World's fluffiest rabbit




or: World's most annoyed at not being able to move or see rabbit



Seems like a frustrating existence... But living in a soft fluffy cloud is what heroin addicts seem to strive for.


Keep that thing away from open flames!


Keep that Quadrotriticale locked up tight!


God damn it - beat me by like 8min.


Perhaps we could create some sort of new energy source if we plopped that thing down on a Van de Graaf generator:


I understand they don't do too well in the wild. Wolves get'em every time.


What a grotesque monstrosity. Not much of a PETA fan myself, but this is just beyond the pale.


All that grooming seems like too much tribble.


This is one of those things that I can't help thinking should not exist.



Where did you get video of @beschizza?


It's not a video -- it's a rendering... @beschizza is an artificial life form (just don't tell him -- he isn't aware yet)


Shhhh…. it's a sleeping Pokemon.



All that fancy fur still won't save you from Predators.


owner must spend a lot of time picking shit out of fur and bleaching piss and shit stains.


They're not usually that fluffy. Typically the owner shears them before the hair gets too long, but before shows they sometimes keep the coat on a month after they normally shear it, then tease it out to give it the extra fluffy appearance like in the picture. Once the show's over they give them a haircut. Even when they're all permed out they take special care to leave the face areas clean to ensure that the critter is still comfortable. Plus it's not like they just leave them in their cages when they get like that. Angoras require A LOT of care to stay happy and healthy, as in being waited on hand and foot every day, and owners have a big incentive to do so even if they're only raising them for their fiber because a happy, healthy animal gives the highest quality yield. You can tell from how white the bunny's hair is in this picture that the lady probably has been grooming and attending to this little creature constantly. Not to say there are never abuses, but they're usually done in a factory farming context rather than with certified owners like Ms. Chu.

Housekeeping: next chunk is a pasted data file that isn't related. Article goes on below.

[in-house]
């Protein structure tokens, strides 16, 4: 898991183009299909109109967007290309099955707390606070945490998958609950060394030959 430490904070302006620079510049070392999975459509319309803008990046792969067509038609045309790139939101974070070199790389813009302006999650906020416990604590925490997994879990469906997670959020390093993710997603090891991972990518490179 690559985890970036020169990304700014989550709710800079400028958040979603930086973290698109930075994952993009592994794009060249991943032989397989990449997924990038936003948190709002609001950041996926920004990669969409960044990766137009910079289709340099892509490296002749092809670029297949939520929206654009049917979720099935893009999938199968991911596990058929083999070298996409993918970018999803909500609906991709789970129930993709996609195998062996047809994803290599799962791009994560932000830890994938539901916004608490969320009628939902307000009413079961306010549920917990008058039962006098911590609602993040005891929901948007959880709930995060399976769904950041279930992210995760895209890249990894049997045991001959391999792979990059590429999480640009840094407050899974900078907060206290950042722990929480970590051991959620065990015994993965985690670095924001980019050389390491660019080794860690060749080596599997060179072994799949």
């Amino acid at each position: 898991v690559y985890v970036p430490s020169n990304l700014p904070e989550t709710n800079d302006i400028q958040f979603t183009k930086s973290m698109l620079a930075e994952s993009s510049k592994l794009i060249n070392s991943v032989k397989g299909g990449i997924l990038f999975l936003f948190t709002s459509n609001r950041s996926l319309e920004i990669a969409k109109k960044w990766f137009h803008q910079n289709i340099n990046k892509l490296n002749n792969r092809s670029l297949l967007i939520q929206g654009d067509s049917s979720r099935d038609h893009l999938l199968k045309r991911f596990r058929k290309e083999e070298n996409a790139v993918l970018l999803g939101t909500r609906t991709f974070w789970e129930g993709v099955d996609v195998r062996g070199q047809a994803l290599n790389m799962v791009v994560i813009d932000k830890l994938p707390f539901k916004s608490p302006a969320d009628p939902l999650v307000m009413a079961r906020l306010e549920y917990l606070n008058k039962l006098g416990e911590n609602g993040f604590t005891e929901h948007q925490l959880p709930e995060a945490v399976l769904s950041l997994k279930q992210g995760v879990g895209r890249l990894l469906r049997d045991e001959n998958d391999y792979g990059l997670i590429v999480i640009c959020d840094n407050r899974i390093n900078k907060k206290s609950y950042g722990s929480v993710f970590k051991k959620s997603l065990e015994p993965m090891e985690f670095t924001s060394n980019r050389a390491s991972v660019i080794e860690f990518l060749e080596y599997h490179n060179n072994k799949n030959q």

Another fun fact: if you know how to do it correctly, you can spin wool right off the rabbit. Certain breeds of Angoras molt their coats every few months, and when they do the coat comes loose and can be gently pulled off without hurting the rabbit. I had a very fluffy dog who shed like that; the patches of fur that were being shed off would become discolored and stick out, and it was oddly therapeutic pulling off the shedding chunks. You can see an example here:


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